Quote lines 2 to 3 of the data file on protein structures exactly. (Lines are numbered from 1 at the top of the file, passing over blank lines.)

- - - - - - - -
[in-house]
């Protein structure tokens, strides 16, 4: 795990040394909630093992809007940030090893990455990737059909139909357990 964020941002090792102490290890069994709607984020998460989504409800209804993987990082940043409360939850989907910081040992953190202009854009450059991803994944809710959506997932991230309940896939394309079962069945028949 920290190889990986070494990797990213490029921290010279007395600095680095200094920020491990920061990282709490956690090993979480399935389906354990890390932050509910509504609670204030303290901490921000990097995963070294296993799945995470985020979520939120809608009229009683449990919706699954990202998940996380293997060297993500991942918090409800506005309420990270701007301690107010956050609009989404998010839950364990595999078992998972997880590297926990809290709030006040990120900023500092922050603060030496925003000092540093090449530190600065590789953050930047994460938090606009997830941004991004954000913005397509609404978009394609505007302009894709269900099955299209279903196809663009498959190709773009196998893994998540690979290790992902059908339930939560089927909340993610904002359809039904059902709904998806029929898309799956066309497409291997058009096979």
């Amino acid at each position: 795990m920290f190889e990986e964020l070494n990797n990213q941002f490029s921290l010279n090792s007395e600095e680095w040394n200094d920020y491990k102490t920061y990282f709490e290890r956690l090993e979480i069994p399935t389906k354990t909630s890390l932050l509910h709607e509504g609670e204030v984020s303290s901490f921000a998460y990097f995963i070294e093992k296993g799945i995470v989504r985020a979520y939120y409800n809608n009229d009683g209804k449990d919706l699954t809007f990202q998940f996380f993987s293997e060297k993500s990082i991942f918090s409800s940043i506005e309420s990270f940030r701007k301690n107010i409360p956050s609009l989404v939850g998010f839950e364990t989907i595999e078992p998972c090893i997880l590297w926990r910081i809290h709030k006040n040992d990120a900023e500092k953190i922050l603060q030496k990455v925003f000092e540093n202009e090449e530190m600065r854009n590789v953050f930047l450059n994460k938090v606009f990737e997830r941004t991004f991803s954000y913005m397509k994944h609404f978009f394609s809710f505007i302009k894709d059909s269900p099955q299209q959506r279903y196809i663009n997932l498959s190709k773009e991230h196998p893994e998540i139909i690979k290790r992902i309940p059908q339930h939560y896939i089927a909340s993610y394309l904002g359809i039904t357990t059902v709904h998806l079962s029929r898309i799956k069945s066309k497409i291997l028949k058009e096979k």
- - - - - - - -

């Protein structure tokens, strides 16, 4: 795990040394909630093992809007940030090893990455990737059909139909357990 964020941002090792102490290890069994709607984020998460989504409800209804993987990082940043409360939850989907910081040992953190202009854009450059991803994944809710959506997932991230309940896939394309079962069945028949 920290190889990986070494990797990213490029921290010279007395600095680095200094920020491990920061990282709490956690090993979480399935389906354990890390932050509910509504609670204030303290901490921000990097995963070294296993799945995470985020979520939120809608009229009683449990919706699954990202998940996380293997060297993500991942918090409800506005309420990270701007301690107010956050609009989404998010839950364990595999078992998972997880590297926990809290709030006040990120900023500092922050603060030496925003000092540093090449530190600065590789953050930047994460938090606009997830941004991004954000913005397509609404978009394609505007302009894709269900099955299209279903196809663009498959190709773009196998893994998540690979290790992902059908339930939560089927909340993610904002359809039904059902709904998806029929898309799956066309497409291997058009096979």
């Amino acid at each position: 795990m920290f190889e990986e964020l070494n990797n990213q941002f490029s921290l010279n090792s007395e600095e680095w040394n200094d920020y491990k102490t920061y990282f709490e290890r956690l090993e979480i069994p399935t389906k354990t909630s890390l932050l509910h709607e509504g609670e204030v984020s303290s901490f921000a998460y990097f995963i070294e093992k296993g799945i995470v989504r985020a979520y939120y409800n809608n009229d009683g209804k449990d919706l699954t809007f990202q998940f996380f993987s293997e060297k993500s990082i991942f918090s409800s940043i506005e309420s990270f940030r701007k301690n107010i409360p956050s609009l989404v939850g998010f839950e364990t989907i595999e078992p998972c090893i997880l590297w926990r910081i809290h709030k006040n040992d990120a900023e500092k953190i922050l603060q030496k990455v925003f000092e540093n202009e090449e530190m600065r854009n590789v953050f930047l450059n994460k938090v606009f990737e997830r941004t991004f991803s954000y913005m397509k994944h609404f978009f394609s809710f505007i302009k894709d059909s269900p099955q299209q959506r279903y196809i663009n997932l498959s190709k773009e991230h196998p893994e998540i139909i690979k290790r992902i309940p059908q339930h939560y896939i089927a909340s993610y394309l904002g359809i039904t357990t059902v709904h998806l079962s029929r898309i799956k069945s066309k497409i291997l028949k058009e096979k």